After reading about the refurbished foodcourt at the lower ground level of Lot 10, we decided to give it a try last Saturday. It was said that the foodcourt boasts 'the best of the best' hawkers from all over Malaysia including Singapore, some personally invited by Francis Yeoh himself (Lot 10 is part of the YTL-owned high-end malls in Bukit Bintang).
My first impression and conclusion of the place was not as flattering as the journalist's. I was actually quite disappointed.
First, let's talk about the layout and decor. While it was a much improved version of the old foodcourt (I'm talking about 8 years back -- yes, last Saturday's visit to Lot 10 was my first after 8 long years), I did not like the new layout.
There is of course many more stalls this time and they were clustered in islands and at various corners. If there was a system (probably synonymous to the original hutongs in Beijing), I could not tell. It was like a maze. Maybe it was meant to be that way since it's a "hutong". But for the hungry person who just wants to be able to check out what's available with one sweeping glance around, this place does not offer that.
After walking around to check out the variety, trying to return to the one I had decided on took some work. There were many hidden corners for seating too. Because of the low ceiling, and many pillars (they mirrored the pillars to make them less imposing and to give the place a spacier look I guess), the entire foodcourt felt claustrophobic. Lot 10 Hutong does not have the typical open, high-ceiling foodcourt feel. Chairs and tables are of different designs unlike the typical foodcourt with uniform chairs/tables arranged in straight rows or neat clusters. I'm indifferent to that.
As for the food, there is indeed variety. I didn't notice the 'famous' stalls mentioned in the newspaper article accept for Lameeya where I happened to find seating. Not all the food was as tasty as I had expected them to be, after getting the impression that all the various stalls served great tasting fare. I spent more time walking around trying to decide on what to eat, then trying to find my way back to the stall I finally decided on, and waiting for the food to be ready than actually sitting down to enjoy the food.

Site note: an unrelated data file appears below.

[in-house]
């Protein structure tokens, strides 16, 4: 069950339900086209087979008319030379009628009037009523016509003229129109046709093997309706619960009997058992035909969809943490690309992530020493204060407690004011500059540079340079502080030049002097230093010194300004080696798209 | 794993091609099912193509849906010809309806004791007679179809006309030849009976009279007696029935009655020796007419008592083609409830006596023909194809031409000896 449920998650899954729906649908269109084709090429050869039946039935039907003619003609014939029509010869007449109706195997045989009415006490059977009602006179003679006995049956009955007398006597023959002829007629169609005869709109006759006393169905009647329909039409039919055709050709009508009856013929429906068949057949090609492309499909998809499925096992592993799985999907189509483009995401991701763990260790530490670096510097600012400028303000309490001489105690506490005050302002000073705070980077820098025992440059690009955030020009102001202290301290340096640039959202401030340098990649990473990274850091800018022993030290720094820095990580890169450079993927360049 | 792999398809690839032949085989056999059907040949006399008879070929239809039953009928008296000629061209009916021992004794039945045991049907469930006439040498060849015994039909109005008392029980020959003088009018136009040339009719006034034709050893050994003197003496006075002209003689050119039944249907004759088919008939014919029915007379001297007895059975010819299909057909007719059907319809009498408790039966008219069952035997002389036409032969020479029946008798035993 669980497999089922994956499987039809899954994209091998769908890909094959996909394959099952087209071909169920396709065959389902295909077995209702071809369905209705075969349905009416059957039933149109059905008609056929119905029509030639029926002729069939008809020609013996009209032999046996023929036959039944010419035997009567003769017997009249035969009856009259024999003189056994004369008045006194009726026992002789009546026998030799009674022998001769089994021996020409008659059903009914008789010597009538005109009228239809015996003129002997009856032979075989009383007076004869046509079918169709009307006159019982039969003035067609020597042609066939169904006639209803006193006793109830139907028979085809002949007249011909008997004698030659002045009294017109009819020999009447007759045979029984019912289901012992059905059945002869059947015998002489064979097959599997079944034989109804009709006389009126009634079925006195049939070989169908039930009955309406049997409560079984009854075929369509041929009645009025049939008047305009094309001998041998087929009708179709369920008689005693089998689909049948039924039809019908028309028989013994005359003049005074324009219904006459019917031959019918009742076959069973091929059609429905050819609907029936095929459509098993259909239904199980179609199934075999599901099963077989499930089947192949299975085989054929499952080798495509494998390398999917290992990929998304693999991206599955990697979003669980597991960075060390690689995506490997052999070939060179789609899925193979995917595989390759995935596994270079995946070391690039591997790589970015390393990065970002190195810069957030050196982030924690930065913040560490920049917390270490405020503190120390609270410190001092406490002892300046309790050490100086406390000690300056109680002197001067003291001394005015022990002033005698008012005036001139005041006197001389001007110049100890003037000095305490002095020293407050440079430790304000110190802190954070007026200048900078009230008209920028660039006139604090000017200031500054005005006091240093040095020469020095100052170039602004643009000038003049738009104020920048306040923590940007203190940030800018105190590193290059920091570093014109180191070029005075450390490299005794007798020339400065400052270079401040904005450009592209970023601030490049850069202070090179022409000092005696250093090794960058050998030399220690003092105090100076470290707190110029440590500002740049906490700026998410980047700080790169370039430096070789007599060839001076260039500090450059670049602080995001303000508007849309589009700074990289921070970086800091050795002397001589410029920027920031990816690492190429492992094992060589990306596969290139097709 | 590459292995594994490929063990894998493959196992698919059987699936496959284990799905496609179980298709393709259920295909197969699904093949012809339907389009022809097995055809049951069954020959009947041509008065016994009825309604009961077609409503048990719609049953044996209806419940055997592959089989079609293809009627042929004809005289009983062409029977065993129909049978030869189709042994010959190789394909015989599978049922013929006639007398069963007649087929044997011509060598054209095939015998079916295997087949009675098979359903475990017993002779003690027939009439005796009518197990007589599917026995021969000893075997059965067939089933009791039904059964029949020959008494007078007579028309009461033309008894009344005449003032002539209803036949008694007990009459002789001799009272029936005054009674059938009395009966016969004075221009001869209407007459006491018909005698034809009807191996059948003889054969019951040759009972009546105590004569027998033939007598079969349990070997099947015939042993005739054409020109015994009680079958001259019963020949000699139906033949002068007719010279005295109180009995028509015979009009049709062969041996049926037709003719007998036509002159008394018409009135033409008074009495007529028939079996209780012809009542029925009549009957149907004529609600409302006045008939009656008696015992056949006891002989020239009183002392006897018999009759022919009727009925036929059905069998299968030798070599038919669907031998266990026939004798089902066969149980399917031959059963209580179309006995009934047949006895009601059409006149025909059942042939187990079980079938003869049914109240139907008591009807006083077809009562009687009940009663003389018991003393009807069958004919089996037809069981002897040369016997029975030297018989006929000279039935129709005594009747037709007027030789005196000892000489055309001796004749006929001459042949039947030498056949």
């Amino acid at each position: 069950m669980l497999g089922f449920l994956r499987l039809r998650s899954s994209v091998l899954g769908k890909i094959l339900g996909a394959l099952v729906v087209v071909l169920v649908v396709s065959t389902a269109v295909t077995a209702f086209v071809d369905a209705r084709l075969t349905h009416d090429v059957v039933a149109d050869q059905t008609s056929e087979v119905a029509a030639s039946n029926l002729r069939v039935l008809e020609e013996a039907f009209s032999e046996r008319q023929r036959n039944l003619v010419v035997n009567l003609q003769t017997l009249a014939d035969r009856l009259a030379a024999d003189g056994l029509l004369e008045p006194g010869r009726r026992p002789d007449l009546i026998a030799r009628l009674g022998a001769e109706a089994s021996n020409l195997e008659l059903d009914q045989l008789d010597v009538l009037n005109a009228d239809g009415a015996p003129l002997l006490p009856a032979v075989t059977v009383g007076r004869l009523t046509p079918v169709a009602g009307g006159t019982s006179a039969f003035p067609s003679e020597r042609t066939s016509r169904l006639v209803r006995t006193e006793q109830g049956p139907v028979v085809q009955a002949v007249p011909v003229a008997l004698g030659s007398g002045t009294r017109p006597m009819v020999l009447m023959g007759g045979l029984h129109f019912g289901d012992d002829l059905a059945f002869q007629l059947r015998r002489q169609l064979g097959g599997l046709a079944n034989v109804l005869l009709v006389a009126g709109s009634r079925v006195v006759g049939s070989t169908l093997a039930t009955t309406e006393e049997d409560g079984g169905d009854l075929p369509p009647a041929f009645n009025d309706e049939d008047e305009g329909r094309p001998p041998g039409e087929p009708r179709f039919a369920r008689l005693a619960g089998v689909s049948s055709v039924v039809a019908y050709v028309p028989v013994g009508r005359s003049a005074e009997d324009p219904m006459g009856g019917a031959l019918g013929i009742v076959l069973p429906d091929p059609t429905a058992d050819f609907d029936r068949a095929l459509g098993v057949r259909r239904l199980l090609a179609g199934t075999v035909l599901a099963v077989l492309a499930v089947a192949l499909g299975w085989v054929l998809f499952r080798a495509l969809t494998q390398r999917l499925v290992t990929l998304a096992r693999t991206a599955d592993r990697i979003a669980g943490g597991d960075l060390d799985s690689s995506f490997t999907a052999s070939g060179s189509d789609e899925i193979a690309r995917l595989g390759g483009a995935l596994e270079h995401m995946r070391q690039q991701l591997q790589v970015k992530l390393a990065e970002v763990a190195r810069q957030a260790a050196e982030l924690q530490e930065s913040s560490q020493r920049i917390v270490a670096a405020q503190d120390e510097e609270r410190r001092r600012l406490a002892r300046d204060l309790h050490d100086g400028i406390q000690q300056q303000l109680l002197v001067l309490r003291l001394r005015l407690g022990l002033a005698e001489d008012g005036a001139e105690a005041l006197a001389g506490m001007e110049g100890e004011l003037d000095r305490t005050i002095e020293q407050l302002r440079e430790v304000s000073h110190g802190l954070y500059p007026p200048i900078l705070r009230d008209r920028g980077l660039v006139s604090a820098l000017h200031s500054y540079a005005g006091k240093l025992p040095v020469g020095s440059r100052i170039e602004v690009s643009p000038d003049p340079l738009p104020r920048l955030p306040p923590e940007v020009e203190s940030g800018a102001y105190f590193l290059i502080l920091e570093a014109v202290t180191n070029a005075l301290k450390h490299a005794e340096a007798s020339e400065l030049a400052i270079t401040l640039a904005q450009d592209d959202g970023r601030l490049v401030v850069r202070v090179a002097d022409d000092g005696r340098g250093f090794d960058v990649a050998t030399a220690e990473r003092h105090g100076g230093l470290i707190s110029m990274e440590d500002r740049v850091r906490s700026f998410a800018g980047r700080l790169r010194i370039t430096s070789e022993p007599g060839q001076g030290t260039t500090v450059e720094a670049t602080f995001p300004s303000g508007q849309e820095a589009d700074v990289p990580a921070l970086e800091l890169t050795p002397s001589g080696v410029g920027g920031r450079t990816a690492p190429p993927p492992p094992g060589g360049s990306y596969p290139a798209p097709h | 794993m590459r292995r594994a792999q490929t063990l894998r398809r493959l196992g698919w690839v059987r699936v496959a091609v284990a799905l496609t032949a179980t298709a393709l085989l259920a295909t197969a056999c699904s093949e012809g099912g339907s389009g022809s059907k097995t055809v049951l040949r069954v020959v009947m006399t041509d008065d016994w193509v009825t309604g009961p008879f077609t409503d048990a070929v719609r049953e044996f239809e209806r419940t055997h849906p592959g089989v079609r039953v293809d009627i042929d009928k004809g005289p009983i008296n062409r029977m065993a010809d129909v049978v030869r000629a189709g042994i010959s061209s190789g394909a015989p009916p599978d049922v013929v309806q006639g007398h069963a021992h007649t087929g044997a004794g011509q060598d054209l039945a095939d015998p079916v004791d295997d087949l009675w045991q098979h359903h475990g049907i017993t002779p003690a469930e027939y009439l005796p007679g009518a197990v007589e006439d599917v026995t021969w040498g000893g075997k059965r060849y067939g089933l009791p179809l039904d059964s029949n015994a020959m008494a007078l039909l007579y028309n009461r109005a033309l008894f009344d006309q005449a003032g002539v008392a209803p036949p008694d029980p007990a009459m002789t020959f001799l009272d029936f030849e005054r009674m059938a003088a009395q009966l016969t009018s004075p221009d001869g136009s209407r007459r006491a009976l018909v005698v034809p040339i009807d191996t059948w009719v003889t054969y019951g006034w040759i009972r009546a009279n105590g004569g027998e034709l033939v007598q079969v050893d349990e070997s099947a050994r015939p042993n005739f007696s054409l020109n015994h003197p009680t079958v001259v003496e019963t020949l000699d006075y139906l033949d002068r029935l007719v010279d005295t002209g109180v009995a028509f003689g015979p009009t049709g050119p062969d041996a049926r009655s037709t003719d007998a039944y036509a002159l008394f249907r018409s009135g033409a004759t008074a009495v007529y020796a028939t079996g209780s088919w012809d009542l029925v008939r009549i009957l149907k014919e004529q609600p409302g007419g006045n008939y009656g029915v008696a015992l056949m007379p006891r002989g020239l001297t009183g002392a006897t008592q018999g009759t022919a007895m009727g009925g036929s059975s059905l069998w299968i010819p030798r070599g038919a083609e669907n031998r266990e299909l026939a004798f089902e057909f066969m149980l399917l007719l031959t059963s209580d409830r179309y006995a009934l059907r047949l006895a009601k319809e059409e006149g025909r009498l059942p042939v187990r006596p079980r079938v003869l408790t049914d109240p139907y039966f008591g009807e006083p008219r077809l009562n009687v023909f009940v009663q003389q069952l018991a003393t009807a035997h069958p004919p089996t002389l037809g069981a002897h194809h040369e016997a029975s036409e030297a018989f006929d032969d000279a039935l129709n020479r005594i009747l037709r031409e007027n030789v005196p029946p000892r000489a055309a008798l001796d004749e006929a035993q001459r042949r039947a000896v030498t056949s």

I ordered some lamb chops from one western food stall and didn't really get my fill. The meat was tasteless (not well marinated) and if not for the accompanying mushroom sauce (RM13.90), I wouldn't have eaten whatever little meat there was stuck to mostly bones with overfried french fries. C and E had fish porridge (RM6 something)which was nothing to shout about. We also tried the fried oysters (RM10) -- no big deal. My sis-in-law had wan tan mee (RM8.90)- also not that mouth-watering.
As for pricing, you can tell they are much higher than the average. For the price you have to pay, I was disappointed with the quality and quantity per serving. I can't help but compare it with the foodcourt at Pavilion. I like Pavilion's much better in terms of layout, ease of navigation and more balanced price-taste-quantity ratio.
I didn't take any photos of that place or the food we had unfortunately.
As for my visit to Lot 10 mall after 8 years, I discovered that some shops remained while many other new ones have opened. Lot 10 now also boasts a hip rooftop (Forest in the City) hosting various cafes and bars, as well as the new Actors' Studio.